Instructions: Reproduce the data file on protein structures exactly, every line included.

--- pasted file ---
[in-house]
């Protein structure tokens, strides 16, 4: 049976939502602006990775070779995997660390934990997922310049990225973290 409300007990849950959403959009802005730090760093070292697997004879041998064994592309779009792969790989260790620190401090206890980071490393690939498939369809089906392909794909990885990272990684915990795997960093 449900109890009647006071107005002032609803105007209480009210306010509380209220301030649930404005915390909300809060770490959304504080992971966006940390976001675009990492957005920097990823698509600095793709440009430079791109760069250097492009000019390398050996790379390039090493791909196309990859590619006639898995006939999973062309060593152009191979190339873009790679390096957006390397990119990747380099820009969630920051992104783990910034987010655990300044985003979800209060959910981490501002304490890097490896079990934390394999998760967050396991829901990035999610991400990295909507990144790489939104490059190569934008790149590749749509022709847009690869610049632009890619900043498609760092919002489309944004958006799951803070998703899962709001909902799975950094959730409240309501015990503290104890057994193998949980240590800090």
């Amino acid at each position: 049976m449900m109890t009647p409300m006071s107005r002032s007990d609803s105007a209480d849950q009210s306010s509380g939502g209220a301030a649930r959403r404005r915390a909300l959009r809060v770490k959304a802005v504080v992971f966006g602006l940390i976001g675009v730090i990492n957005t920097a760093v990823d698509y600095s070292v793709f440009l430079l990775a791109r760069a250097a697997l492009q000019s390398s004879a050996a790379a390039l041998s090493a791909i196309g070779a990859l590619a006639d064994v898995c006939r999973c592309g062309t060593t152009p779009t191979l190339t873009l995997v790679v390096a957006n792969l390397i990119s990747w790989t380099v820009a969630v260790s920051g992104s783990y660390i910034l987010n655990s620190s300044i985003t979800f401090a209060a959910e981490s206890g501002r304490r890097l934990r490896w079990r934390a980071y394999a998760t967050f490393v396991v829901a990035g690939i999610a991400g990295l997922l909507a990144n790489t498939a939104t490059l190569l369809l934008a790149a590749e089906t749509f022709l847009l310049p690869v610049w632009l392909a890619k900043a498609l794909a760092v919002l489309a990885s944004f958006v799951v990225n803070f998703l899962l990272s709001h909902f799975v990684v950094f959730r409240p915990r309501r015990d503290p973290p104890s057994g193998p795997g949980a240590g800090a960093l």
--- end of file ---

[in-house]
């Protein structure tokens, strides 16, 4: 049976939502602006990775070779995997660390934990997922310049990225973290 409300007990849950959403959009802005730090760093070292697997004879041998064994592309779009792969790989260790620190401090206890980071490393690939498939369809089906392909794909990885990272990684915990795997960093 449900109890009647006071107005002032609803105007209480009210306010509380209220301030649930404005915390909300809060770490959304504080992971966006940390976001675009990492957005920097990823698509600095793709440009430079791109760069250097492009000019390398050996790379390039090493791909196309990859590619006639898995006939999973062309060593152009191979190339873009790679390096957006390397990119990747380099820009969630920051992104783990910034987010655990300044985003979800209060959910981490501002304490890097490896079990934390394999998760967050396991829901990035999610991400990295909507990144790489939104490059190569934008790149590749749509022709847009690869610049632009890619900043498609760092919002489309944004958006799951803070998703899962709001909902799975950094959730409240309501015990503290104890057994193998949980240590800090």
């Amino acid at each position: 049976m449900m109890t009647p409300m006071s107005r002032s007990d609803s105007a209480d849950q009210s306010s509380g939502g209220a301030a649930r959403r404005r915390a909300l959009r809060v770490k959304a802005v504080v992971f966006g602006l940390i976001g675009v730090i990492n957005t920097a760093v990823d698509y600095s070292v793709f440009l430079l990775a791109r760069a250097a697997l492009q000019s390398s004879a050996a790379a390039l041998s090493a791909i196309g070779a990859l590619a006639d064994v898995c006939r999973c592309g062309t060593t152009p779009t191979l190339t873009l995997v790679v390096a957006n792969l390397i990119s990747w790989t380099v820009a969630v260790s920051g992104s783990y660390i910034l987010n655990s620190s300044i985003t979800f401090a209060a959910e981490s206890g501002r304490r890097l934990r490896w079990r934390a980071y394999a998760t967050f490393v396991v829901a990035g690939i999610a991400g990295l997922l909507a990144n790489t498939a939104t490059l190569l369809l934008a790149a590749e089906t749509f022709l847009l310049p690869v610049w632009l392909a890619k900043a498609l794909a760092v919002l489309a990885s944004f958006v799951v990225n803070f998703l899962l990272s709001h909902f799975v990684v950094f959730r409240p915990r309501r015990d503290p973290p104890s057994g193998p795997g949980a240590g800090a960093l």